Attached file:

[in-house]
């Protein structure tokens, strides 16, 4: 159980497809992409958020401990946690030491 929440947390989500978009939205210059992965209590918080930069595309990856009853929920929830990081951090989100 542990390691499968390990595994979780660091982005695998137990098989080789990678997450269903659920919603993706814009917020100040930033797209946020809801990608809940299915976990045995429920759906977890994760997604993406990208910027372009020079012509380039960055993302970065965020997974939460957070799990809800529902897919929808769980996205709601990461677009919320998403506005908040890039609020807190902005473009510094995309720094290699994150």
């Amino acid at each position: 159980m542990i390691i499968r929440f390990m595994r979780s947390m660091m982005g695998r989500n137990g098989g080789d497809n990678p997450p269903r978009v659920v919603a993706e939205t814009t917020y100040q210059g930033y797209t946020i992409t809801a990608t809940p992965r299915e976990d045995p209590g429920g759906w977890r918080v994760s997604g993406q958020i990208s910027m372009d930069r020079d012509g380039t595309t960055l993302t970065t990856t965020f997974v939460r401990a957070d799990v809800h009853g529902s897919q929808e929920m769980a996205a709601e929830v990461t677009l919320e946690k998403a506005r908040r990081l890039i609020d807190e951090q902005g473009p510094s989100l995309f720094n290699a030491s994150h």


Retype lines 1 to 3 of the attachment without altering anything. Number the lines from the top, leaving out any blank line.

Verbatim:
[in-house]
């Protein structure tokens, strides 16, 4: 159980497809992409958020401990946690030491 929440947390989500978009939205210059992965209590918080930069595309990856009853929920929830990081951090989100 542990390691499968390990595994979780660091982005695998137990098989080789990678997450269903659920919603993706814009917020100040930033797209946020809801990608809940299915976990045995429920759906977890994760997604993406990208910027372009020079012509380039960055993302970065965020997974939460957070799990809800529902897919929808769980996205709601990461677009919320998403506005908040890039609020807190902005473009510094995309720094290699994150």
């Amino acid at each position: 159980m542990i390691i499968r929440f390990m595994r979780s947390m660091m982005g695998r989500n137990g098989g080789d497809n990678p997450p269903r978009v659920v919603a993706e939205t814009t917020y100040q210059g930033y797209t946020i992409t809801a990608t809940p992965r299915e976990d045995p209590g429920g759906w977890r918080v994760s997604g993406q958020i990208s910027m372009d930069r020079d012509g380039t595309t960055l993302t970065t990856t965020f997974v939460r401990a957070d799990v809800h009853g529902s897919q929808e929920m769980a996205a709601e929830v990461t677009l919320e946690k998403a506005r908040r990081l890039i609020d807190e951090q902005g473009p510094s989100l995309f720094n290699a030491s994150h």